So Australia is a pretty big country, larger than most non-Australians realize. One of the reasons for this misconception is because of maps, specifically their inability to display three dimensional surfaces in two dimensions. Below are two maps (click to enlarge). One is the traditional one you’re used to seeing, with big ol’ Canada and Russia at the top. The right map, while peculiar looking, is far better at representing the actual sizes of our Earthly domain.
But hey, you wanna put a globe onto a piece of paper? You gotta make a few concessions.
This new map recently won a design award in Japan. If the map thing isn’t putting things into perspective, than try this one: If Canada gave Australia Ontario, then both countries would be the same size.
While the map on the right may not be as pleasing to the Northerner's ego, or as something to hang up on a wall, the sizes are accurate. The Pacific is now the watery bohemoth it should be, the northern Canadian islands have properly shrunk, etc...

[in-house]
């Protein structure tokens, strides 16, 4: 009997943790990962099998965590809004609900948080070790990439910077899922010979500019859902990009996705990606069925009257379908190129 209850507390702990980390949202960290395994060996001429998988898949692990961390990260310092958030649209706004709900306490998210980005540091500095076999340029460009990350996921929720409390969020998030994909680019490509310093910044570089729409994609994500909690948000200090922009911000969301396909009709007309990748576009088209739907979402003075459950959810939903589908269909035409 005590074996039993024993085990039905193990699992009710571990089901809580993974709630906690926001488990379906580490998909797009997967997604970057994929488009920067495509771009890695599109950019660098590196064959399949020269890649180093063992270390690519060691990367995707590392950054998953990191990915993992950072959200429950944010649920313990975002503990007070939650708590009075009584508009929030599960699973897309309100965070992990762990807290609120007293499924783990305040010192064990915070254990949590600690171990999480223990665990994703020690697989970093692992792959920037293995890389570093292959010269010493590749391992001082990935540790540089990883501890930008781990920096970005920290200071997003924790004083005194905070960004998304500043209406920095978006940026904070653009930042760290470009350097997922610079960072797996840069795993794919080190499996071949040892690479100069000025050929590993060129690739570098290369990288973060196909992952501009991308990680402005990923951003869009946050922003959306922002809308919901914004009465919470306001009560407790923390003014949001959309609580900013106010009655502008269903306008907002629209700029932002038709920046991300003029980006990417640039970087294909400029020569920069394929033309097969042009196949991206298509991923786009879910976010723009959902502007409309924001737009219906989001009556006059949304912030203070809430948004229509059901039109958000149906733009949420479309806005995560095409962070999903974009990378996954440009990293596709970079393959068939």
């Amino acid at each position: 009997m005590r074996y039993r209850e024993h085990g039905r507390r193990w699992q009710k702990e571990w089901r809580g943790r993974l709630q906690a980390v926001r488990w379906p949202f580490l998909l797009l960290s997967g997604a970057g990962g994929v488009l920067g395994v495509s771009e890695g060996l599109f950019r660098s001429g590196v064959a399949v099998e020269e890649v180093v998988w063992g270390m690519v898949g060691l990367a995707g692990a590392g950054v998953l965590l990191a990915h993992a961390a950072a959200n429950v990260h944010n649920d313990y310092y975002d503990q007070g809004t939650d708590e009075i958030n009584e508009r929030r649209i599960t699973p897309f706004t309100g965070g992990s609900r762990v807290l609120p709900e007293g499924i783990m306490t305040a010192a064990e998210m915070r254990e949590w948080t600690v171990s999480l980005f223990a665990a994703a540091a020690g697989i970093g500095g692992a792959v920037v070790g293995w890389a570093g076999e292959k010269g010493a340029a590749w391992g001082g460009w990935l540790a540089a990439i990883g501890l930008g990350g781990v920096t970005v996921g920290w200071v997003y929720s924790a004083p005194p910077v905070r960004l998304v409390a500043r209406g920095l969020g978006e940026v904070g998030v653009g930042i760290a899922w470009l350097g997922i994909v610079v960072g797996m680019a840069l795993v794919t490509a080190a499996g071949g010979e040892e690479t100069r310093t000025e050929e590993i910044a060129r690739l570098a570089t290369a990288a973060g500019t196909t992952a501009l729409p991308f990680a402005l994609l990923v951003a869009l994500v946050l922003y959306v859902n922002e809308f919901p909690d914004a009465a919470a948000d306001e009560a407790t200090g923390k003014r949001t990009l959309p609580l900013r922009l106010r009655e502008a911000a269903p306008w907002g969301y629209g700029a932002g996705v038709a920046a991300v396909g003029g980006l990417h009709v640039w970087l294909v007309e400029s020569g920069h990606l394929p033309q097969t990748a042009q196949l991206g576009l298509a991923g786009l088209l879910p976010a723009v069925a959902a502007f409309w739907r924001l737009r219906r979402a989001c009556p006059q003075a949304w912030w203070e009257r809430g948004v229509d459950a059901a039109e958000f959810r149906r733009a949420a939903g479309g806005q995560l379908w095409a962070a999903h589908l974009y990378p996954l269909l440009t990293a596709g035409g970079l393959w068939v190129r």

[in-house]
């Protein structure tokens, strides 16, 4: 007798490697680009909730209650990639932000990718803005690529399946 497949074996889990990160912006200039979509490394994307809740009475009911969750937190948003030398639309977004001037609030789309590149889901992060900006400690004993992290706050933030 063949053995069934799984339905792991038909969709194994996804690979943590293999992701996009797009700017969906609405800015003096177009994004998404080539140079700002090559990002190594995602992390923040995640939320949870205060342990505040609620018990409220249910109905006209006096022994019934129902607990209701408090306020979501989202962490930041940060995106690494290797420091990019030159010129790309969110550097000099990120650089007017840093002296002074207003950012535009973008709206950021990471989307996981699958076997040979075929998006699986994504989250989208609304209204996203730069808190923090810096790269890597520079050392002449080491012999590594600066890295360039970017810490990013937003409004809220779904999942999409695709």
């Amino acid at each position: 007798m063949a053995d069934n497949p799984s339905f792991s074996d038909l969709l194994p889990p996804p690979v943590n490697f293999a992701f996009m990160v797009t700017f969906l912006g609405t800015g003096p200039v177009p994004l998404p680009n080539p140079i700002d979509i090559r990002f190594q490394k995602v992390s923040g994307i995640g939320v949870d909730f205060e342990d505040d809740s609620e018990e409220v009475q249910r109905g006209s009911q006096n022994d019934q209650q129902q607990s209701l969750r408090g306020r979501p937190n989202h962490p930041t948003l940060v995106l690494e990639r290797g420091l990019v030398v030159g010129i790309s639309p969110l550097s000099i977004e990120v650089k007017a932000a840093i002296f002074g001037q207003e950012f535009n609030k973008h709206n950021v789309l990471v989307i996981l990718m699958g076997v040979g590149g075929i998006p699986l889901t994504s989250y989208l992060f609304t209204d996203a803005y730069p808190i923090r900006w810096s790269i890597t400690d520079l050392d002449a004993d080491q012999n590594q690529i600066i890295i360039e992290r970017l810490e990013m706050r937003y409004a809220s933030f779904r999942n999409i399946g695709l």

So what I’m trying to say is that Australia's a big country.
We hopped on a 3.5 hour flight one long weekend in October, to the direct centre of Australia. Why?
Not to see the Opera House, beaches, kangaroos, or Great Barrier Reef, but for the other post card image that comes to mind when you think of the land down under.
Forewarning: Some of you are about to tune out...
For around 550 million years, the large chunk of sandstone jutting out from the bottom of a prehistoric ocean had no name. Then for an indeterminate amount of time (5,000 – 15,000+ years ago), it was called Uluru, the aborigonal name for the location.
It will probably stay as Uluru / Ayers Rock until all of the promotional material and signage needs to be reprinted, at which point it will likely go back to being just Uluru. If all of this is confusing, then I have created this handy-dandy visual breaking down the different periods of Uluru names.
Uluru is far more than just a contentiously named hunk of sand stone. It’s an incredibly sacred site to the natives, and it also received more than 270,000 tourists in 2014. From my limited understanding, and what was communicated to Lindy and I upon our arrival, it is that the regional natives are